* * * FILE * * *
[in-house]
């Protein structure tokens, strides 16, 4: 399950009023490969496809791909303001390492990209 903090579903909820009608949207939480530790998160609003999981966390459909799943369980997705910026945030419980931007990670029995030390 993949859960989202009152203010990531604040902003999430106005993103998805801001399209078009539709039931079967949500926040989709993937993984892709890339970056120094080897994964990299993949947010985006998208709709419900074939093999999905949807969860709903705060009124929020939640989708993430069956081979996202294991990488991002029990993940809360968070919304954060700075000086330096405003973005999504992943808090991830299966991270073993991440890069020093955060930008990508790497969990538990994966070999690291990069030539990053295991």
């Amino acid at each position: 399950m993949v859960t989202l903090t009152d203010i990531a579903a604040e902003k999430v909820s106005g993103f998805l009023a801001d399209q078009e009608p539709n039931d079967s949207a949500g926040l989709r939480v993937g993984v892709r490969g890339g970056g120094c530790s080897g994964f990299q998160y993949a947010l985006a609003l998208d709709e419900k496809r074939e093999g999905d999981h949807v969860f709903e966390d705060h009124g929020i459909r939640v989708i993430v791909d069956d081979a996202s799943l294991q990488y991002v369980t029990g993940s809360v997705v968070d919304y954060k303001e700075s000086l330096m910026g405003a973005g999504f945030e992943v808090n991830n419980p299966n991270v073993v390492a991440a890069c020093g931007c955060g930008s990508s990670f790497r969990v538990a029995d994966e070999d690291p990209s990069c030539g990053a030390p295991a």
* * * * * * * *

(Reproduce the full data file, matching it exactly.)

[in-house]
């Protein structure tokens, strides 16, 4: 399950009023490969496809791909303001390492990209 903090579903909820009608949207939480530790998160609003999981966390459909799943369980997705910026945030419980931007990670029995030390 993949859960989202009152203010990531604040902003999430106005993103998805801001399209078009539709039931079967949500926040989709993937993984892709890339970056120094080897994964990299993949947010985006998208709709419900074939093999999905949807969860709903705060009124929020939640989708993430069956081979996202294991990488991002029990993940809360968070919304954060700075000086330096405003973005999504992943808090991830299966991270073993991440890069020093955060930008990508790497969990538990994966070999690291990069030539990053295991």
């Amino acid at each position: 399950m993949v859960t989202l903090t009152d203010i990531a579903a604040e902003k999430v909820s106005g993103f998805l009023a801001d399209q078009e009608p539709n039931d079967s949207a949500g926040l989709r939480v993937g993984v892709r490969g890339g970056g120094c530790s080897g994964f990299q998160y993949a947010l985006a609003l998208d709709e419900k496809r074939e093999g999905d999981h949807v969860f709903e966390d705060h009124g929020i459909r939640v989708i993430v791909d069956d081979a996202s799943l294991q990488y991002v369980t029990g993940s809360v997705v968070d919304y954060k303001e700075s000086l330096m910026g405003a973005g999504f945030e992943v808090n991830n419980p299966n991270v073993v390492a991440a890069c020093g931007c955060g930008s990508s990670f790497r969990v538990a029995d994966e070999d690291p990209s990069c030539g990053a030390p295991a």